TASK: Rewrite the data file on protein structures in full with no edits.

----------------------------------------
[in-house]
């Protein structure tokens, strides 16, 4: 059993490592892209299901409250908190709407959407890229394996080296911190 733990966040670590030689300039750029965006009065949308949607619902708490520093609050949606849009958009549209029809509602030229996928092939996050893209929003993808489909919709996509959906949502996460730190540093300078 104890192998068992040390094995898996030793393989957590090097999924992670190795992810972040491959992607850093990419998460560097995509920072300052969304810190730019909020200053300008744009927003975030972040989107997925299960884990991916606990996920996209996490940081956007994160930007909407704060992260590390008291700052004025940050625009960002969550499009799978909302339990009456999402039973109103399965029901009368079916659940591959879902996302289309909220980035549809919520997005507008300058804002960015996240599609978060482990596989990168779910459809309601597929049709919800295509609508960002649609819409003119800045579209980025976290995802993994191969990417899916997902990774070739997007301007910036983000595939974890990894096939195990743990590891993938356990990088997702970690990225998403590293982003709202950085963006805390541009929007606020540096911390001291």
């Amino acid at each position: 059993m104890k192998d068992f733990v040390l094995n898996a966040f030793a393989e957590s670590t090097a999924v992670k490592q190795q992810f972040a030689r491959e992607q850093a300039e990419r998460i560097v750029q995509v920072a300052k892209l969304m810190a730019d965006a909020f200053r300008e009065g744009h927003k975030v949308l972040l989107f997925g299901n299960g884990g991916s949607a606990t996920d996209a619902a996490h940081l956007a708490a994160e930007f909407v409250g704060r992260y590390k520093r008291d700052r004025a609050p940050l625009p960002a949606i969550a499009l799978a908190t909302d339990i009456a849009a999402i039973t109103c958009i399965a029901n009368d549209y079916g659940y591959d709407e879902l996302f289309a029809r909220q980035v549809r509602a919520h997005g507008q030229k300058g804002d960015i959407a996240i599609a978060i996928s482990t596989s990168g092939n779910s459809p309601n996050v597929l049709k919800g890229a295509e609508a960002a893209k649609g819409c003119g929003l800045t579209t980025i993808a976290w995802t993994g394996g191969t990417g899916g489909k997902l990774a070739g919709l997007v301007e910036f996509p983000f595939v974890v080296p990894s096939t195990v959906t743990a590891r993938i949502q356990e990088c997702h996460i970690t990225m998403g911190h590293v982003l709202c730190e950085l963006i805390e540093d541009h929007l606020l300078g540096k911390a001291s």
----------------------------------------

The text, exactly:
[in-house]
């Protein structure tokens, strides 16, 4: 059993490592892209299901409250908190709407959407890229394996080296911190 733990966040670590030689300039750029965006009065949308949607619902708490520093609050949606849009958009549209029809509602030229996928092939996050893209929003993808489909919709996509959906949502996460730190540093300078 104890192998068992040390094995898996030793393989957590090097999924992670190795992810972040491959992607850093990419998460560097995509920072300052969304810190730019909020200053300008744009927003975030972040989107997925299960884990991916606990996920996209996490940081956007994160930007909407704060992260590390008291700052004025940050625009960002969550499009799978909302339990009456999402039973109103399965029901009368079916659940591959879902996302289309909220980035549809919520997005507008300058804002960015996240599609978060482990596989990168779910459809309601597929049709919800295509609508960002649609819409003119800045579209980025976290995802993994191969990417899916997902990774070739997007301007910036983000595939974890990894096939195990743990590891993938356990990088997702970690990225998403590293982003709202950085963006805390541009929007606020540096911390001291």
């Amino acid at each position: 059993m104890k192998d068992f733990v040390l094995n898996a966040f030793a393989e957590s670590t090097a999924v992670k490592q190795q992810f972040a030689r491959e992607q850093a300039e990419r998460i560097v750029q995509v920072a300052k892209l969304m810190a730019d965006a909020f200053r300008e009065g744009h927003k975030v949308l972040l989107f997925g299901n299960g884990g991916s949607a606990t996920d996209a619902a996490h940081l956007a708490a994160e930007f909407v409250g704060r992260y590390k520093r008291d700052r004025a609050p940050l625009p960002a949606i969550a499009l799978a908190t909302d339990i009456a849009a999402i039973t109103c958009i399965a029901n009368d549209y079916g659940y591959d709407e879902l996302f289309a029809r909220q980035v549809r509602a919520h997005g507008q030229k300058g804002d960015i959407a996240i599609a978060i996928s482990t596989s990168g092939n779910s459809p309601n996050v597929l049709k919800g890229a295509e609508a960002a893209k649609g819409c003119g929003l800045t579209t980025i993808a976290w995802t993994g394996g191969t990417g899916g489909k997902l990774a070739g919709l997007v301007e910036f996509p983000f595939v974890v080296p990894s096939t195990v959906t743990a590891r993938i949502q356990e990088c997702h996460i970690t990225m998403g911190h590293v982003l709202c730190e950085l963006i805390e540093d541009h929007l606020l300078g540096k911390a001291s």